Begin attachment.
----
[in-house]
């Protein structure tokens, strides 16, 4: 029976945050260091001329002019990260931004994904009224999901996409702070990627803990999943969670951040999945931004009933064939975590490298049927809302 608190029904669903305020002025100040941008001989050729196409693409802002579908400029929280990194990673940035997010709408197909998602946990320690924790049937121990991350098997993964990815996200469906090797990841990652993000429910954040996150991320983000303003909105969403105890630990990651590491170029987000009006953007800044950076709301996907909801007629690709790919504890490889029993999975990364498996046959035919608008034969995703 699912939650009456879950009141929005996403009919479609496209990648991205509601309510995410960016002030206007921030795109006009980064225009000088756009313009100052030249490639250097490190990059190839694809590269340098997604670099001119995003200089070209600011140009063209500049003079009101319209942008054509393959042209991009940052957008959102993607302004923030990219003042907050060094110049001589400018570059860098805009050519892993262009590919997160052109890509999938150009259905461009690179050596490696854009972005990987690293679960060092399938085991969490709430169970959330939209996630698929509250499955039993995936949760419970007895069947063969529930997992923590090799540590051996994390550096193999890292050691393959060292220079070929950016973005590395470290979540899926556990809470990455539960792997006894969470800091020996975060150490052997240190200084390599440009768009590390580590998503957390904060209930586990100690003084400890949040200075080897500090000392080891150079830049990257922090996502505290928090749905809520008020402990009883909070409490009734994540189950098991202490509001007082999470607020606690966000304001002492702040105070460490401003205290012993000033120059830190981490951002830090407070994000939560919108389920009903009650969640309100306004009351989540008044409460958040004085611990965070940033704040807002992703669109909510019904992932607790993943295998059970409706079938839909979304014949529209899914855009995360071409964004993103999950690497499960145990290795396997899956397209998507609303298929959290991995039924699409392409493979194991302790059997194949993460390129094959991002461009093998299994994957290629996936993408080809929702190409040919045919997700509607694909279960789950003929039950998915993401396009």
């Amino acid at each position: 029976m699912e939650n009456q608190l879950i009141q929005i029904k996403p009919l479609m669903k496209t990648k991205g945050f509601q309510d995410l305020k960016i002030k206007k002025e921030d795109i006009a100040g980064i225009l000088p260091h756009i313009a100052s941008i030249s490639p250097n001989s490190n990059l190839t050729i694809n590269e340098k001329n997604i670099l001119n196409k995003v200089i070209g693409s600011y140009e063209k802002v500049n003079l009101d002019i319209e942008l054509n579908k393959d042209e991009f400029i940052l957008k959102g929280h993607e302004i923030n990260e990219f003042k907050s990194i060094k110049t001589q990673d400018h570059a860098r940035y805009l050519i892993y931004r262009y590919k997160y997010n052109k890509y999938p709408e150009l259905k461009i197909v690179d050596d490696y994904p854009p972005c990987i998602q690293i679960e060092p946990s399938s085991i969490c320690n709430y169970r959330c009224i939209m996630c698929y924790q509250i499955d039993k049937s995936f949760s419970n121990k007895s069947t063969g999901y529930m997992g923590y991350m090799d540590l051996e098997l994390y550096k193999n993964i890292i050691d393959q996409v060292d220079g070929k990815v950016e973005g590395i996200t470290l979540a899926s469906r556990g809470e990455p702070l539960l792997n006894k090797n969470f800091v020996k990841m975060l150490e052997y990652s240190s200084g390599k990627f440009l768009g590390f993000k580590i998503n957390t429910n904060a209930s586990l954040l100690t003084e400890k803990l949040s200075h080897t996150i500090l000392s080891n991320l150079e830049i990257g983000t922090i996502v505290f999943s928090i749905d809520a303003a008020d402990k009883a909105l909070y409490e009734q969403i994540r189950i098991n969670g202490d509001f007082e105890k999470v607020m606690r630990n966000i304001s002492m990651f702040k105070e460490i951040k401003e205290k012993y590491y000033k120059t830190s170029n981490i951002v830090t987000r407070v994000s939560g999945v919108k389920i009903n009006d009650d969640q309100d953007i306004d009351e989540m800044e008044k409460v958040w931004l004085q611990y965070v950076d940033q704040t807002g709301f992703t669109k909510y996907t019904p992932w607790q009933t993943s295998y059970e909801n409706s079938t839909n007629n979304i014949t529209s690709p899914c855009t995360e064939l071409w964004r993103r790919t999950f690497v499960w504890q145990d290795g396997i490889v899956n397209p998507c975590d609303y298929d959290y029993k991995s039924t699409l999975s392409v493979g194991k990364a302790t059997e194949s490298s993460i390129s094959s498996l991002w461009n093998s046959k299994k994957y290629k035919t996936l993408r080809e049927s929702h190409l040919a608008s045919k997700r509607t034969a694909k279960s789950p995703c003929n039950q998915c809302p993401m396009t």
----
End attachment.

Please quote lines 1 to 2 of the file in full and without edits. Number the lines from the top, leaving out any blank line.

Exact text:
[in-house]
């Protein structure tokens, strides 16, 4: 029976945050260091001329002019990260931004994904009224999901996409702070990627803990999943969670951040999945931004009933064939975590490298049927809302 608190029904669903305020002025100040941008001989050729196409693409802002579908400029929280990194990673940035997010709408197909998602946990320690924790049937121990991350098997993964990815996200469906090797990841990652993000429910954040996150991320983000303003909105969403105890630990990651590491170029987000009006953007800044950076709301996907909801007629690709790919504890490889029993999975990364498996046959035919608008034969995703 699912939650009456879950009141929005996403009919479609496209990648991205509601309510995410960016002030206007921030795109006009980064225009000088756009313009100052030249490639250097490190990059190839694809590269340098997604670099001119995003200089070209600011140009063209500049003079009101319209942008054509393959042209991009940052957008959102993607302004923030990219003042907050060094110049001589400018570059860098805009050519892993262009590919997160052109890509999938150009259905461009690179050596490696854009972005990987690293679960060092399938085991969490709430169970959330939209996630698929509250499955039993995936949760419970007895069947063969529930997992923590090799540590051996994390550096193999890292050691393959060292220079070929950016973005590395470290979540899926556990809470990455539960792997006894969470800091020996975060150490052997240190200084390599440009768009590390580590998503957390904060209930586990100690003084400890949040200075080897500090000392080891150079830049990257922090996502505290928090749905809520008020402990009883909070409490009734994540189950098991202490509001007082999470607020606690966000304001002492702040105070460490401003205290012993000033120059830190981490951002830090407070994000939560919108389920009903009650969640309100306004009351989540008044409460958040004085611990965070940033704040807002992703669109909510019904992932607790993943295998059970409706079938839909979304014949529209899914855009995360071409964004993103999950690497499960145990290795396997899956397209998507609303298929959290991995039924699409392409493979194991302790059997194949993460390129094959991002461009093998299994994957290629996936993408080809929702190409040919045919997700509607694909279960789950003929039950998915993401396009």